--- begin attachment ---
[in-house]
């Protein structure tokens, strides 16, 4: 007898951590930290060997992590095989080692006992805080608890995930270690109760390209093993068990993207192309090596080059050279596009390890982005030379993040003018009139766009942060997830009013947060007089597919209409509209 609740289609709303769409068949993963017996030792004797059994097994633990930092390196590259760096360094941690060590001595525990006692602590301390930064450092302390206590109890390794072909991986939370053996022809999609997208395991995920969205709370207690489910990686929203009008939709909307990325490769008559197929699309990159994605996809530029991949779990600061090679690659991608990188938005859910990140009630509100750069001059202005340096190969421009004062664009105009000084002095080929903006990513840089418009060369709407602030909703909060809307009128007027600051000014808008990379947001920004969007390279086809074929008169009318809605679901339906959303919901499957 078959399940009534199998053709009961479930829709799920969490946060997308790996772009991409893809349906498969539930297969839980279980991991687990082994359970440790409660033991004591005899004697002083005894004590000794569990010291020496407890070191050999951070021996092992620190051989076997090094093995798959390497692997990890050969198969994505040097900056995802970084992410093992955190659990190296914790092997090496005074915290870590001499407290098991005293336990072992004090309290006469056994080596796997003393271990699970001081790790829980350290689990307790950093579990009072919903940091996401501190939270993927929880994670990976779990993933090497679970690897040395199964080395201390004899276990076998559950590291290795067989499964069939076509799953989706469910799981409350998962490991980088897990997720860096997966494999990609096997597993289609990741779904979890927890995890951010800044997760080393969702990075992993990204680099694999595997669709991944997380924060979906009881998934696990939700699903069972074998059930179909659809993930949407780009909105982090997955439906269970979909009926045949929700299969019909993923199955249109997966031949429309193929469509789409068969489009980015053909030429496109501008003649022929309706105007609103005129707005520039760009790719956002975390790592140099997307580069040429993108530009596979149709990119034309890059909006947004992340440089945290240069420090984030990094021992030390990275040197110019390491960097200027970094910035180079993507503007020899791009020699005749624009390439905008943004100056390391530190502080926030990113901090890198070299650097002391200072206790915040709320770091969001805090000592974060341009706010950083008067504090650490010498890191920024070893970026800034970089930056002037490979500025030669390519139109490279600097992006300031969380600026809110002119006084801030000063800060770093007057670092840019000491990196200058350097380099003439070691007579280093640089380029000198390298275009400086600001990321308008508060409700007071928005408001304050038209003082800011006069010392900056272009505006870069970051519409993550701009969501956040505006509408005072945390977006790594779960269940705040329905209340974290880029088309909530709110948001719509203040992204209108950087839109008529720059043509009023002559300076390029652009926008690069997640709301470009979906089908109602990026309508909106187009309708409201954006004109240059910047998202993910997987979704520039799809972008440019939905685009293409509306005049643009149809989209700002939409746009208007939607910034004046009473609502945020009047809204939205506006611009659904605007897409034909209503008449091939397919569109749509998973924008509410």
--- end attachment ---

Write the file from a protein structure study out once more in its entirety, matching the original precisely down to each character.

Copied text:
[in-house]
């Protein structure tokens, strides 16, 4: 007898951590930290060997992590095989080692006992805080608890995930270690109760390209093993068990993207192309090596080059050279596009390890982005030379993040003018009139766009942060997830009013947060007089597919209409509209 609740289609709303769409068949993963017996030792004797059994097994633990930092390196590259760096360094941690060590001595525990006692602590301390930064450092302390206590109890390794072909991986939370053996022809999609997208395991995920969205709370207690489910990686929203009008939709909307990325490769008559197929699309990159994605996809530029991949779990600061090679690659991608990188938005859910990140009630509100750069001059202005340096190969421009004062664009105009000084002095080929903006990513840089418009060369709407602030909703909060809307009128007027600051000014808008990379947001920004969007390279086809074929008169009318809605679901339906959303919901499957 078959399940009534199998053709009961479930829709799920969490946060997308790996772009991409893809349906498969539930297969839980279980991991687990082994359970440790409660033991004591005899004697002083005894004590000794569990010291020496407890070191050999951070021996092992620190051989076997090094093995798959390497692997990890050969198969994505040097900056995802970084992410093992955190659990190296914790092997090496005074915290870590001499407290098991005293336990072992004090309290006469056994080596796997003393271990699970001081790790829980350290689990307790950093579990009072919903940091996401501190939270993927929880994670990976779990993933090497679970690897040395199964080395201390004899276990076998559950590291290795067989499964069939076509799953989706469910799981409350998962490991980088897990997720860096997966494999990609096997597993289609990741779904979890927890995890951010800044997760080393969702990075992993990204680099694999595997669709991944997380924060979906009881998934696990939700699903069972074998059930179909659809993930949407780009909105982090997955439906269970979909009926045949929700299969019909993923199955249109997966031949429309193929469509789409068969489009980015053909030429496109501008003649022929309706105007609103005129707005520039760009790719956002975390790592140099997307580069040429993108530009596979149709990119034309890059909006947004992340440089945290240069420090984030990094021992030390990275040197110019390491960097200027970094910035180079993507503007020899791009020699005749624009390439905008943004100056390391530190502080926030990113901090890198070299650097002391200072206790915040709320770091969001805090000592974060341009706010950083008067504090650490010498890191920024070893970026800034970089930056002037490979500025030669390519139109490279600097992006300031969380600026809110002119006084801030000063800060770093007057670092840019000491990196200058350097380099003439070691007579280093640089380029000198390298275009400086600001990321308008508060409700007071928005408001304050038209003082800011006069010392900056272009505006870069970051519409993550701009969501956040505006509408005072945390977006790594779960269940705040329905209340974290880029088309909530709110948001719509203040992204209108950087839109008529720059043509009023002559300076390029652009926008690069997640709301470009979906089908109602990026309508909106187009309708409201954006004109240059910047998202993910997987979704520039799809972008440019939905685009293409509306005049643009149809989209700002939409746009208007939607910034004046009473609502945020009047809204939205506006611009659904605007897409034909209503008449091939397919569109749509998973924008509410």